Governor Jon S. Corzine
February 27, 2008
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GOVERNOR CORZINE MEETS WITH CITIZENS TO DISCUSS THE BUDGET
TRENTON - Governor Corzine today met with New Jerseyans at the Tick-Tock Diner in Clifton to discuss his budget proposal that cuts spending by $2.7 billion. He stressed his determination to protect the core responsibilities of government - education, public safety and care for our most vulnerable. The Governor reiterated that cutting spending is just one step toward getting the state’s financial house in order, cutting spending alone will not reduce the state’s $32 billion debt. In fact, the state anticipates that upcoming 2010 fiscal year budget already faces a shortfall of $1.7 billion.
“I’m proud to have introduced a budget that cuts spending while placing a priority on these core functions of government, but unfortunately cutting spending will not solve our $32 billion debt problem on its own.” Governor Corzine said. “We need to pay down this debt sooner rather than later or else increased debt service payments will continue to crowd out funds for these core functions.”
In the Governor’s budget proposal total State Aid for education is $11.5 billion, up $614.1 million over last year. Of that, about $7.8 billion in formula aid for K-12 education will be distributed in accordance with the new school funding formula, an increase of $514.6 million from last year resulting in an increase in funding for every district.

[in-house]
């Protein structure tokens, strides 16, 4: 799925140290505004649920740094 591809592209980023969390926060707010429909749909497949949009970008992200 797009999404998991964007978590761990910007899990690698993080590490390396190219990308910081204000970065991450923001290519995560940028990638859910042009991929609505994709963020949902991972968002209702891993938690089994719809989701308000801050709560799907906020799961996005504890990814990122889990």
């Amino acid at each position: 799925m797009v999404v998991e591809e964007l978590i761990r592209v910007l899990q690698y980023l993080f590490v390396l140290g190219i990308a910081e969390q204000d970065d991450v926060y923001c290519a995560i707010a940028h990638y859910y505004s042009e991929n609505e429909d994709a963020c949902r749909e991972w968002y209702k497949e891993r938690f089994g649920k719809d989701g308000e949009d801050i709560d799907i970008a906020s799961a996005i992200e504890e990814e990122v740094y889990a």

The Governor’s goal for the new school funding formula is to bring greater equity and predictability to State funding for school districts in a manner that fulfills the State’s constitutional obligation to provide a “thorough and efficient” system of education to all students in New Jersey. To that end, the new formula replaces the former unpredictable, ad-hoc system of distributing State Aid by zip-code with a more streamlined approach that accounts for the needs of all students. In addition, the budget includes a $27 million increase for preschool programs.
The Governor understands that the high cost of living in our state rests heavy on New Jerseyans which is why the FY2009 budget still dedicates more than 50 percent of all spending, $16.7 billion, to property tax relief. The budget preserves homestead rebates averaging $1,000 for 1.6 million homeowners. In all, 90 percent of homeowners will continue to receive rebates while 1.2 million homeowners, or 70 percent, will receive the same rebate amount they received last year.
Governor Corzine has a plan composed a plan of four elements that will help to right New Jersey’s financial ship. First, get state spending under control. Second, future spending must match future recurring revenue. Third, out-of-control borrowing must end and fourth, reduce our crushing debt load and fund investments in infrastructure. This budget accomplishes the first task in that plan.
Photos from Governor Corzine's public events are available in the Governor's Newsroom section on the State of New Jersey web page, http://www.nj.gov/governor/news/